Effects of variations in regional composition on soft tissue measurements by dual-energy X-ray absorptiometry

L. A. Milliken, S. B. Going, T. G. Lohman

Research output: Contribution to journalArticle

33 Scopus citations

Abstract

OBJECTIVE: To assess the effect of variations in regional composition on the accuracy of dual-energy X-ray absorptiometry (DXA) in humans by placing packets of lard, water and ground beef, to simulate fat, very lean tissue and high density lean material, on the thighs and abdomen. SUBJECTS: 28 healthy males and females (mean age: 25 y; mean % fat: 24.6%). METHODS: Up to six consecutive total body DXA scans (baseline plus five scans with added packets) at 16 cm/s were performed on each subject (Lunar DPX-L, software version 1.3y). Eight conditions were examined: one lard packet (n = 18), two stacked lard packets, one ground beef packet and one water packet (all n = 10) alternately placed on the thighs and abdomen. Masses (kg) and percentage fats (% fat) of the lard, water and ground beef packets were 1.45 and 90%, 2.80 and 4% and 1.80 and 24%, respectively. RESULTS: Differences between actual (baseline plus packet) and measured composition were assessed using paired t-tests (p < 0.05). Under all conditions except with two abdominal lard packets, actual and measured total mass were similar (p > 0.05). Percentage fat of one lard packet was significantly underestimated when placed on the abdomen (90% actual vs 52% measured). The % fat of two lard packets was underestimated when placed on the thighs (90% vs 77%) and abdomen (90% vs 47%) while the % fat of the water packet was overestimated in both locations. CONCLUSION: The Lunar DXA underestimates the % fat of lard placed over the abdomen moreso than when placed over the thighs and overestimates % fat of water in both locations independent of thickness. Ground beef is accurately detected.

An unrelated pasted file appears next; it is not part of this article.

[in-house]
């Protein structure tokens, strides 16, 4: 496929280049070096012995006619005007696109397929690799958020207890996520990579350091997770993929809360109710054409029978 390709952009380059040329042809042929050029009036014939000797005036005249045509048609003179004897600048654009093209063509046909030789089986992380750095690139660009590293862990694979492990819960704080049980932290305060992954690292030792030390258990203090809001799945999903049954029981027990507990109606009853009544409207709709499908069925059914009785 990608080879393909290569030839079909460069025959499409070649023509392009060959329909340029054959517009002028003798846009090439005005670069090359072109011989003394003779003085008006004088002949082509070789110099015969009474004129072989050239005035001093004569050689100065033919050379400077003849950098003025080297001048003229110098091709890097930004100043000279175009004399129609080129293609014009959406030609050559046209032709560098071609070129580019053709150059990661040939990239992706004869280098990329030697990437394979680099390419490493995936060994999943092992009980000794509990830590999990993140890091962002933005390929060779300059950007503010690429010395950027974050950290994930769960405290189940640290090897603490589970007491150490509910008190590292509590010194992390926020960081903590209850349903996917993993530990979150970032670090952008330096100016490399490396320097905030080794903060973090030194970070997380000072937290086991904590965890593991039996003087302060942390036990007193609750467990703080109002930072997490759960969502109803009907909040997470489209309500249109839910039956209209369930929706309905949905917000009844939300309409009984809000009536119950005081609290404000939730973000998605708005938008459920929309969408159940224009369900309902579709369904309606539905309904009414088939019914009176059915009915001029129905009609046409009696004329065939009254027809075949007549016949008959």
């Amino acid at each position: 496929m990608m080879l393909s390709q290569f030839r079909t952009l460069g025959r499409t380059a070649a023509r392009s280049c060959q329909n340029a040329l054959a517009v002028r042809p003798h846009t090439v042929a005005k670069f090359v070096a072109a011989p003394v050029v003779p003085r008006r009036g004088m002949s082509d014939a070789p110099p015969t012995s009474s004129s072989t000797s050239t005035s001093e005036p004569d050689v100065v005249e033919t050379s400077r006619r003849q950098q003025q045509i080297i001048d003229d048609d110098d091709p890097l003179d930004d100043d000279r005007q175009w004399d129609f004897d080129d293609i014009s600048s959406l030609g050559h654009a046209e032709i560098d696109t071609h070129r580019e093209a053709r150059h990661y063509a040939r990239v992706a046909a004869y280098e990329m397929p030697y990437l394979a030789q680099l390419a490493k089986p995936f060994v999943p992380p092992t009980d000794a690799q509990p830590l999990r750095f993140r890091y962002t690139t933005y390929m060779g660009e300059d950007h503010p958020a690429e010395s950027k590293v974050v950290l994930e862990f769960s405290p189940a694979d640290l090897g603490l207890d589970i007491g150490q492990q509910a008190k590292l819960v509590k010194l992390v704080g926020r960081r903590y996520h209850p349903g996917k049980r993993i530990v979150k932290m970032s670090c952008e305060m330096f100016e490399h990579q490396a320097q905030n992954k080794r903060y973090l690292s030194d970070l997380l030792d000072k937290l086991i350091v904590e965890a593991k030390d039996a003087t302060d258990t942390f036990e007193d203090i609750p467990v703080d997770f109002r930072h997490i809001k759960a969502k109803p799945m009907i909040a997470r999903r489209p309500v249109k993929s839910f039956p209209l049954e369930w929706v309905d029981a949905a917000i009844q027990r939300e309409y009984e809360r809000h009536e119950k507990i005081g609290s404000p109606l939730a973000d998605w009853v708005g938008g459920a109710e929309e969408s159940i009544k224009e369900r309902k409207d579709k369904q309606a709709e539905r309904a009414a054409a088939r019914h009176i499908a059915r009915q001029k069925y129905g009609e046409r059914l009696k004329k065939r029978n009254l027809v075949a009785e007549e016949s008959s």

Original languageEnglish (US)
Pages (from-to)677-682
Number of pages6
JournalInternational Journal of Obesity
Volume20
Issue number7
StatePublished - Jul 30 1996

Keywords

  • Body composition
  • Fat mass
  • Lean tissue
  • Percentage fat
  • Regional composition

ASJC Scopus subject areas

  • Medicine (miscellaneous)
  • Endocrinology, Diabetes and Metabolism
  • Nutrition and Dietetics

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